By Weijie Guo
The Apache Flink community introduced the Hybrid Shuffle Mode in 1.16, which combines traditional Batch Shuffle with Pipelined Shuffle from stream processing to give Flink batch processing more powerful capabilities. The core idea of Hybrid Shuffle is to break scheduling constraints and decide whether downstream tasks need to be scheduled based on the availability of resources, while supporting in-memory data exchange without spilling to disk when conditions permit.
In order to fully understand the potential of Hybrid Shuffle, we evaluated it in multiple scenarios based on Flink 1.17. This article will analyze the advantages of Hybrid Shuffle in detail based on the evaluation results, and provide some tuning guides based on our experiences.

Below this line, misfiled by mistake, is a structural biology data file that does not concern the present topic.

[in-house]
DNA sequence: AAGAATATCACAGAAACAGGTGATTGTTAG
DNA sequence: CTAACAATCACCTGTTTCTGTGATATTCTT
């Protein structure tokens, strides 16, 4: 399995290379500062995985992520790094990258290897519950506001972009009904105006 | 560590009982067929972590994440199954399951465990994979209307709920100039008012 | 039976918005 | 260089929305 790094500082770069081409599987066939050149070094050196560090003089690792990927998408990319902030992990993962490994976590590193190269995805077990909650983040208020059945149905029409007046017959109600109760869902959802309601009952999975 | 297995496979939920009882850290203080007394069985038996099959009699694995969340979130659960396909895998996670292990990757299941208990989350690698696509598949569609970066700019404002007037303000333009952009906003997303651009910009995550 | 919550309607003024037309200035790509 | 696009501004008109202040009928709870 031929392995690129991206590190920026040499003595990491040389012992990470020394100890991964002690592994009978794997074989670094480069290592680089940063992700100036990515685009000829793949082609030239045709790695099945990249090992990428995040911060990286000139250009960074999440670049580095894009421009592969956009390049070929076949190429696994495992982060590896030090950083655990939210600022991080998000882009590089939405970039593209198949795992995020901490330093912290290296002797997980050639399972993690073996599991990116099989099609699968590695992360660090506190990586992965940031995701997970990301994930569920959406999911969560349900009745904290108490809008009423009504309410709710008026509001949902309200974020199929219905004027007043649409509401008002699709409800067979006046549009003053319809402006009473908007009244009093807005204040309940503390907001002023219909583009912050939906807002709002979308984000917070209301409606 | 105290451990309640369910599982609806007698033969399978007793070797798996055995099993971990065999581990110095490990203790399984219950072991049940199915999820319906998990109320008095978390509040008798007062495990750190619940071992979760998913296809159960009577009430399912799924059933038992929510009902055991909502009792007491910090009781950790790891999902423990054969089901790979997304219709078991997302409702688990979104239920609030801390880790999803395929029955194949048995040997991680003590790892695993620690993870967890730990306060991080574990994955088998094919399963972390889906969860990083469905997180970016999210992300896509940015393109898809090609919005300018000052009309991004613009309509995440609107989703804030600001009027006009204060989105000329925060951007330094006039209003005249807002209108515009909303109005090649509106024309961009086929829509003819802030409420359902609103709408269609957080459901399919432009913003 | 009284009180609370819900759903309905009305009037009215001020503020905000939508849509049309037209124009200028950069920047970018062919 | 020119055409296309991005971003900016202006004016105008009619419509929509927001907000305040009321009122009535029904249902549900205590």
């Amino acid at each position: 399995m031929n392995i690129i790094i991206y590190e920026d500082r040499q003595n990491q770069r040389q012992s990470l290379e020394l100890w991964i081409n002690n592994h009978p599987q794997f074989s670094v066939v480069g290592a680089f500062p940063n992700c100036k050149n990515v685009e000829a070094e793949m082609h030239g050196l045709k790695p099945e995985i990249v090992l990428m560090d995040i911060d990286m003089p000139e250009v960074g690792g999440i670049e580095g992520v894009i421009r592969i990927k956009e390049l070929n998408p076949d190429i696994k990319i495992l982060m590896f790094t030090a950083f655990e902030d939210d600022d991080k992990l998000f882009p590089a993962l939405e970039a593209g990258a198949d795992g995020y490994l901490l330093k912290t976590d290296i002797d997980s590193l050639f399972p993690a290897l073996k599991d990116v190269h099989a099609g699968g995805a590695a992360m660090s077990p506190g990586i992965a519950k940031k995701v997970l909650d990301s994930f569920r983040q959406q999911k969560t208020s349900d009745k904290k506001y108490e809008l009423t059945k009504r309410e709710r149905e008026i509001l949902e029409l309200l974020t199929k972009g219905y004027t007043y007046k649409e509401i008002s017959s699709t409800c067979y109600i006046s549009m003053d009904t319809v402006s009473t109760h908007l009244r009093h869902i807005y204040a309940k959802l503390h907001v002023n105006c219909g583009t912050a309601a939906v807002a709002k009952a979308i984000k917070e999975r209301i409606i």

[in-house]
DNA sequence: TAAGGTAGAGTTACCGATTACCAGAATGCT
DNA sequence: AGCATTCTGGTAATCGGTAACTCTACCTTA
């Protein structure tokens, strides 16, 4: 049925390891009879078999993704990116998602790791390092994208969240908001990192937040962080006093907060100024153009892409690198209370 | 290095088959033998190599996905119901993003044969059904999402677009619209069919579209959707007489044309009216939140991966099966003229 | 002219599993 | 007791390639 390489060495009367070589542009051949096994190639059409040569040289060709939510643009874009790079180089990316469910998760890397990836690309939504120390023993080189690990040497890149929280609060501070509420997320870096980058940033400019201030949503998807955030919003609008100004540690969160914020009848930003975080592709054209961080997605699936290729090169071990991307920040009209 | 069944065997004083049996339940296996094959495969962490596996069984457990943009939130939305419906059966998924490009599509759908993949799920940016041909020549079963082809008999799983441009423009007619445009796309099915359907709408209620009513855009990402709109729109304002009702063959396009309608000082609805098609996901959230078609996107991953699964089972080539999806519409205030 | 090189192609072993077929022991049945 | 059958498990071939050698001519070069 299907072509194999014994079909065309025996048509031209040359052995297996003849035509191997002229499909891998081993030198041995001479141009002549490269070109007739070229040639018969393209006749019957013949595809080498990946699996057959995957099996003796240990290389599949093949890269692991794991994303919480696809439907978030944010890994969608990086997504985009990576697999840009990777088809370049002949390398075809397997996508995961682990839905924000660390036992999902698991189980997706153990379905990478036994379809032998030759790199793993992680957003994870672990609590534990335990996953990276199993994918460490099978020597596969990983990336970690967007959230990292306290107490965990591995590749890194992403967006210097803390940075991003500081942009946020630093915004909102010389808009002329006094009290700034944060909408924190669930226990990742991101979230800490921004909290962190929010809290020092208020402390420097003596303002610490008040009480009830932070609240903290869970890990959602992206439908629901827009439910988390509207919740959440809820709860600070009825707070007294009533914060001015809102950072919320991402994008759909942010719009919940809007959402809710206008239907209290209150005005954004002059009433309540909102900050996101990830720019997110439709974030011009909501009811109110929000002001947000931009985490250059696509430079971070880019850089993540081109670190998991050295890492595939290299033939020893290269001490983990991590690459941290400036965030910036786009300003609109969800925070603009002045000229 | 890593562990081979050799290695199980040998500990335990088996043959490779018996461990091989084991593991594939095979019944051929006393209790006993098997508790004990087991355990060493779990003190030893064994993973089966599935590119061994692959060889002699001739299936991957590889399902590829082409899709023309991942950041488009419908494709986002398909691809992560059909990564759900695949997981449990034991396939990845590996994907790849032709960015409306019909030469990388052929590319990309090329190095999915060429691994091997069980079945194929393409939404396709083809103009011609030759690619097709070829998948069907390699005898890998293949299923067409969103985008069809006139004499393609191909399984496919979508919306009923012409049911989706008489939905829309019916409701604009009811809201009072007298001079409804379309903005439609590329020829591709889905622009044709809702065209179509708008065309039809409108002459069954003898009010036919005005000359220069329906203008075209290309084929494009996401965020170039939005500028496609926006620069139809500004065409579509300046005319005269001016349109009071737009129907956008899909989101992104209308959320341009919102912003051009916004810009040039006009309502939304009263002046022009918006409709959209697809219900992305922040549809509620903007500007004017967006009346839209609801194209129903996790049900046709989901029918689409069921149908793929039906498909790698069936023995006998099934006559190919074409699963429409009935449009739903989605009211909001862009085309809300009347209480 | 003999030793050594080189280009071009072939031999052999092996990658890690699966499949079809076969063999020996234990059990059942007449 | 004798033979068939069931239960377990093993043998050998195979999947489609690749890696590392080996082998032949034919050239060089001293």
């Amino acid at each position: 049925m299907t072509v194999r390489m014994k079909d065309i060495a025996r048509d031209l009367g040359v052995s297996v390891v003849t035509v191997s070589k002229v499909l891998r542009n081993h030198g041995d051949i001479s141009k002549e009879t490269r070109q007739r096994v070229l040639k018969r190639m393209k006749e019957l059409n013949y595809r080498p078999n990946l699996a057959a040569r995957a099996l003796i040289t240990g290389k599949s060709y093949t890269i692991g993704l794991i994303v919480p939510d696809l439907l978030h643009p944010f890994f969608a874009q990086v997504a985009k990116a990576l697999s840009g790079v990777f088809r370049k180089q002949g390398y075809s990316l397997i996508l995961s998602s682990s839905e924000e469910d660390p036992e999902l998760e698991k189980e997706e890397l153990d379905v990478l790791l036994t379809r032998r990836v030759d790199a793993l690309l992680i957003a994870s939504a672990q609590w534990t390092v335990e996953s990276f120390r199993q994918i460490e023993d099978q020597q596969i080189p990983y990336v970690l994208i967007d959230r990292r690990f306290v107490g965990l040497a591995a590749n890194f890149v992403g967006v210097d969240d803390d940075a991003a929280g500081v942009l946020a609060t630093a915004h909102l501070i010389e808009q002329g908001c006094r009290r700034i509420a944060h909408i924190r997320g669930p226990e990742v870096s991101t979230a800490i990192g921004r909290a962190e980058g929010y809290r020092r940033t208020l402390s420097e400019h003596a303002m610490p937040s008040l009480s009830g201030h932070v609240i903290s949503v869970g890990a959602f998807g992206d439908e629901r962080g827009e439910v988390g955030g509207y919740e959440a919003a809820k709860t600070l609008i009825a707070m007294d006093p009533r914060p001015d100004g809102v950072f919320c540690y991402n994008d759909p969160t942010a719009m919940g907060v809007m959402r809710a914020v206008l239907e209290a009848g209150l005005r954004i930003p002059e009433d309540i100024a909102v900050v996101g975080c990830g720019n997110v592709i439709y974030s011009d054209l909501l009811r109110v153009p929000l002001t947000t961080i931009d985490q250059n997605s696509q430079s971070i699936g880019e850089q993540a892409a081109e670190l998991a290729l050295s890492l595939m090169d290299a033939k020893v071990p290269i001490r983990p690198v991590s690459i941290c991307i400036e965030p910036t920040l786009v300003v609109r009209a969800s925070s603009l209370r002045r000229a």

Compared to traditional Batch Blocking Shuffle, Hybrid Shuffle mainly has the following advantages:
Flexible Scheduling: Hybrid Shuffle overturns the prerequisite that all tasks have to be simultaneously scheduled in Pipelined Shuffle Mode, or must be scheduled stage-by-stage in Blocking Shuffle Mode:
These unique advantages equip Hybrid Shuffle with capabilities that traditional Blocking Shuffle lacks. To validate its effectiveness, we undertook a series of experiments and analyses, which are categorically divided into the following key aspects.
Resource gap refers to some idle task slots at certain time points during job execution, meaning that cluster resources are not being fully utilized. This can occur in the Flink Blocking Shuffle, and is particularly significant in scenarios where data skew exists in some tasks.
The following figure compares Blocking Shuffle with Hybrid Shuffle. It can be seen that two task slots in Blocking Shuffle cannot be used, while all three slots in Hybrid Shuffle are in use.